Celebrating Youth, Culture & Biodiversity: a personal reflection
Darius Salvester, Usiko Stelllenbosch
When it comes to culture and biodiversity, I feel personally that it is something that you don’t choose for yourselves, to go study cultures and biodiversity. The ancestors put it on your path, so that you will advocate for the culture and the land that nourishes us.
A few years back, identity and culture was something that was an apparition in my mind: not knowing what to do with these thoughts. This year, my thoughts became more prominent and somewhat a reality. Identity and culture were stripped away from my forefathers through colonisation. They were forced to become westernized, to forget who they were. What tribe or culture do I belong to? I would say I don’t know or I’m not sure, because being called a coloured is so complex and in a way derogative. My dream is to embrace my khoisan heritage and become free like the bushmen people of southern Africa. To be part of reviving the bushmen culture.
So what is culture? Culture is our indigenous language, beliefs, values, traditions, arts, food and our indigenous knowledge. Visiting Khonta [Ethiopia] truly enriched my soul because I felt I was home. I was part of a living celebration of different cultures. The first thing that stood out the most for me was that young people took part in the celebrations, embracing their culture, showcasing and teaching the rest of their country, Africa and the world: to come together as a nation. Ethiopia can be truly seen as mirror of how different cultures can come together, sharing and celebrating. And that is a way of how we can bring healing to our nations and lands that nourish us and feed us. The second thing that stood out for me was the way people live in harmony with the land, taking care of it and in return that the land takes care of them. I were astonished to see how people still farm in the same manner like 200 years ago and using no GMO products and fertilizer. Farmers use plants from nature to make fertilizers or pesticides that keep pests away.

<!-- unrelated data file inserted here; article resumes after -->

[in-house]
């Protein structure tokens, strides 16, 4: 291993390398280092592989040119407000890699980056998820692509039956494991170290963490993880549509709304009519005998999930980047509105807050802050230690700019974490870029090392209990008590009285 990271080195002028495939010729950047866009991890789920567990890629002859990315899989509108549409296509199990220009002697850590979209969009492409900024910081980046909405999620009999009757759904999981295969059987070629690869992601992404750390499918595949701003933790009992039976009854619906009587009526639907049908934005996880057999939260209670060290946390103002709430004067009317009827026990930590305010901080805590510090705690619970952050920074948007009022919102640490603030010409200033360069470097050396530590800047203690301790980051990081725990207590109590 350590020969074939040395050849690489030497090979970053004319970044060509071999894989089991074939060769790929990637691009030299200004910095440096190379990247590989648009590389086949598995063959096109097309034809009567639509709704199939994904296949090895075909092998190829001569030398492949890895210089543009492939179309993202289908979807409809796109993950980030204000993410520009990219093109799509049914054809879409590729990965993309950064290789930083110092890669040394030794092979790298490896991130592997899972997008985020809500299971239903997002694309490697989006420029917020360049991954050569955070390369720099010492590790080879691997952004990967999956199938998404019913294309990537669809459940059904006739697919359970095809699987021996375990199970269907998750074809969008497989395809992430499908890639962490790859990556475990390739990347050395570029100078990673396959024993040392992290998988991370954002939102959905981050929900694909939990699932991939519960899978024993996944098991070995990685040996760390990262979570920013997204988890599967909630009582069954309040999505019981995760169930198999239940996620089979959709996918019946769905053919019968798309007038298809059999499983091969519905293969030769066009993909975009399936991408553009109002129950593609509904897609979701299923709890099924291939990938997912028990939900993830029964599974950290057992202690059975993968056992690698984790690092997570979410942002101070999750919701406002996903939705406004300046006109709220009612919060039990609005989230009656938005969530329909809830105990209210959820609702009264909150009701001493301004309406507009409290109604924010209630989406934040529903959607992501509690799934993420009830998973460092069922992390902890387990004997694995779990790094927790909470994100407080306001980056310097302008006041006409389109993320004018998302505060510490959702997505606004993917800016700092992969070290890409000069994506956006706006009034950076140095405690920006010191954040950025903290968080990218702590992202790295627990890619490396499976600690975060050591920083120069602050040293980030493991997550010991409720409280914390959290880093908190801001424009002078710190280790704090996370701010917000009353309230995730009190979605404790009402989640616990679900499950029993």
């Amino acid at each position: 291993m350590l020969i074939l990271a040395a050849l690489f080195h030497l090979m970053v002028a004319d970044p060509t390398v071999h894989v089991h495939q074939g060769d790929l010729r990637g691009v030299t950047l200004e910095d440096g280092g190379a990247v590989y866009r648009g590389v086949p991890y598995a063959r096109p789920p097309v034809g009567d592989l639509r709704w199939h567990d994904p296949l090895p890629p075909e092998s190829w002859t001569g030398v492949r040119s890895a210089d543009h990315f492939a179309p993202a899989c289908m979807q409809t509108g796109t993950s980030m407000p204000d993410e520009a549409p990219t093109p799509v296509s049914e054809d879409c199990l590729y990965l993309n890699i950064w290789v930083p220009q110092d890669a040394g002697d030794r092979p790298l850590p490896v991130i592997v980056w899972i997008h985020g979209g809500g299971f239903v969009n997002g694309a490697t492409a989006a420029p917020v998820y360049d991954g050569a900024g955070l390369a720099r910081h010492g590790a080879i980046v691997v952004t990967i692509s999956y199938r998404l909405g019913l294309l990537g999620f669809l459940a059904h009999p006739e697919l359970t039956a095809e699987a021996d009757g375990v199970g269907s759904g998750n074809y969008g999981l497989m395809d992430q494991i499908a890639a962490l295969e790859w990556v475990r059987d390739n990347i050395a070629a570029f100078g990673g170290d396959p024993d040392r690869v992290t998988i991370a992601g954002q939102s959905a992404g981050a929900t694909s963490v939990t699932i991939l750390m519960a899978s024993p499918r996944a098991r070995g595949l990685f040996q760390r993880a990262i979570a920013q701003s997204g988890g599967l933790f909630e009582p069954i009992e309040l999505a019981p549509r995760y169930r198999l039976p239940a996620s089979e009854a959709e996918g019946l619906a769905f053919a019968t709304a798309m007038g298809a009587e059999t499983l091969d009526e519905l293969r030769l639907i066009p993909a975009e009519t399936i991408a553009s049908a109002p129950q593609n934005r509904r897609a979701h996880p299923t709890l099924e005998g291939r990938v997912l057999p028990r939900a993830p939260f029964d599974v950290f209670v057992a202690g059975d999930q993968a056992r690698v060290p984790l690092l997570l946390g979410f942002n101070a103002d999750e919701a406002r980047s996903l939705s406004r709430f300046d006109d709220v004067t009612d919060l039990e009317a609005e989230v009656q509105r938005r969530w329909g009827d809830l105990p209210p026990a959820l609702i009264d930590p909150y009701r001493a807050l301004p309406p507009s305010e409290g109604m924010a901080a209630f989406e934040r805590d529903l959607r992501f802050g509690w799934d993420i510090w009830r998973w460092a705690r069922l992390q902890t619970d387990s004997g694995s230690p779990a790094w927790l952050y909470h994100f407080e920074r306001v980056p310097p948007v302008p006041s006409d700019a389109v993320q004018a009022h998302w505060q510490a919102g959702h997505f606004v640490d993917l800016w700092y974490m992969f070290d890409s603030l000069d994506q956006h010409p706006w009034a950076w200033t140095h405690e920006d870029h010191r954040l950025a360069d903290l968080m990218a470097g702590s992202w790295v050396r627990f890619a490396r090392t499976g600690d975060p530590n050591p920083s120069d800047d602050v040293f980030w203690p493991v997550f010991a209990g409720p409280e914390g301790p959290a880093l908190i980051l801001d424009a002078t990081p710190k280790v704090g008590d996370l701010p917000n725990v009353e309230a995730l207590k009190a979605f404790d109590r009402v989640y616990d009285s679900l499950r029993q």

I’ve also come to learn that butter and honey is a delicacy. I felt like royalty when I was fed honey and bread. The heart-warming welcome and hospitality will be engraved in my heart. I was inspired to become a warrior that will protect the rights of indigenous people and the land we live on, ensuring that indigenous peoples’ rights, culture and land will be protected.
I feel ashamed that I have to take young people to a museum to learn about indigenous cultures especially when that is your lineage. A museum is there for things that are no longer there. For example taking kids to learn about the Masaai people, why take them to a museum while they can learn from them hands on because the culture and language is still very much alive.
I want to thank the African Biodiversity Network for hosting me and the Institute For Sustainable Development for allowing me to be part the celebrations. I was enriched, enlightened and inspired to be a custodian of protecting indigenous cultures and our land.